Updated to include information on the increased protection for Sunday shop workers contained in the Enterprise Act 2016.
In Underwood v Wincanton plc EAT/0163/15, the EAT held that an employment tribunal had erred in striking out a whistleblowing claim on the basis that the alleged disclosure could not in law satisfy the requirement of being in the "public interest".
Krishna Santra and Sandra Martins are senior associates at Colman Coyle Solicitors. They round up the latest rulings.
The Employment Appeal Tribunal (EAT) has held that the requirement for a whistleblower to have a reasonable belief that the disclosure was made in the public interest could be satisfied where the disclosure relates to a relatively small number of workers.
David Malamatenios is a partner, and Krishna Santra, Sandra Martins and Colin Makin are senior associates at Colman Coyle Solicitors. They round up the latest rulings.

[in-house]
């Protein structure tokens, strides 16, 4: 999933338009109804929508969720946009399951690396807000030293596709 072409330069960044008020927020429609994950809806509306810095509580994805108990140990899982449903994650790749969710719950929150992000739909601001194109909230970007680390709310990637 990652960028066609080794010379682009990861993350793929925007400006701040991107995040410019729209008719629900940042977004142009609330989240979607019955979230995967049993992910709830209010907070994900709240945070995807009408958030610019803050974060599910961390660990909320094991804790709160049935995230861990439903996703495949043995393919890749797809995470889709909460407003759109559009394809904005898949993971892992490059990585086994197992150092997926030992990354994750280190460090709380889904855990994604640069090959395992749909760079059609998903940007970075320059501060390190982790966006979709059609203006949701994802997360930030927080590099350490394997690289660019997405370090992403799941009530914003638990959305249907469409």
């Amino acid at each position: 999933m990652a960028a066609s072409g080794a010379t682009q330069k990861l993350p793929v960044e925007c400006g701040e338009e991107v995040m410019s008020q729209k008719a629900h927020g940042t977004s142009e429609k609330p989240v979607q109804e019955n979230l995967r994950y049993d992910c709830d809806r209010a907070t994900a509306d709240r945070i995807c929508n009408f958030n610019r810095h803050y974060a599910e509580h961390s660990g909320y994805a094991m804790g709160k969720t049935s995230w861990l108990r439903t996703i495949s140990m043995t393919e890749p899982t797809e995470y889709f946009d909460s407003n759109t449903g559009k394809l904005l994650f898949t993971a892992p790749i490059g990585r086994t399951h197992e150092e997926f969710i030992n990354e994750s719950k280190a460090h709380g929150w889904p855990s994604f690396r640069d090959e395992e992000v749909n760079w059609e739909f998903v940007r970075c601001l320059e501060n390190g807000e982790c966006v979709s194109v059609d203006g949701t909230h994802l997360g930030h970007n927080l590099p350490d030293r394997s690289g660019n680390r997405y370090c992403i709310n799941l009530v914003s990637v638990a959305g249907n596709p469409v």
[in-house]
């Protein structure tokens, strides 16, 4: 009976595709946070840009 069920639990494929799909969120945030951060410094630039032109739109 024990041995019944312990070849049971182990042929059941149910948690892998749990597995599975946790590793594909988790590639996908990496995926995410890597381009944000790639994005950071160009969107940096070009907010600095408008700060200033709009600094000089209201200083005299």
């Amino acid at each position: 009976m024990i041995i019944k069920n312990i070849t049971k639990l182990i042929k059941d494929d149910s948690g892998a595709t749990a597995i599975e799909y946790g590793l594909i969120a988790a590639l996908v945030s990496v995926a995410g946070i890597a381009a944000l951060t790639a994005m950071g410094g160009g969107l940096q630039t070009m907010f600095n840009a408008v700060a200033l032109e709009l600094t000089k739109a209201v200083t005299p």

In Chesterton Global Ltd (t/a Chestertons) and another v Nurmohamed  IRLR 614 EAT, the EAT held that an employment tribunal had not erred in concluding that a disclosure was "in the public interest" when it concerned matters potentially affecting the operation of the commission scheme of more than 100 managers, including the claimant.
An employment tribunal has struck out whistleblowing claims brought by an individual who argued that he made a protected disclosure when he complained that his line manager had been rude to a colleague. The claimant did not reasonably believe that he was making the disclosure "in the public interest".
HR and legal information and guidance relating to automatically unfair dismissals.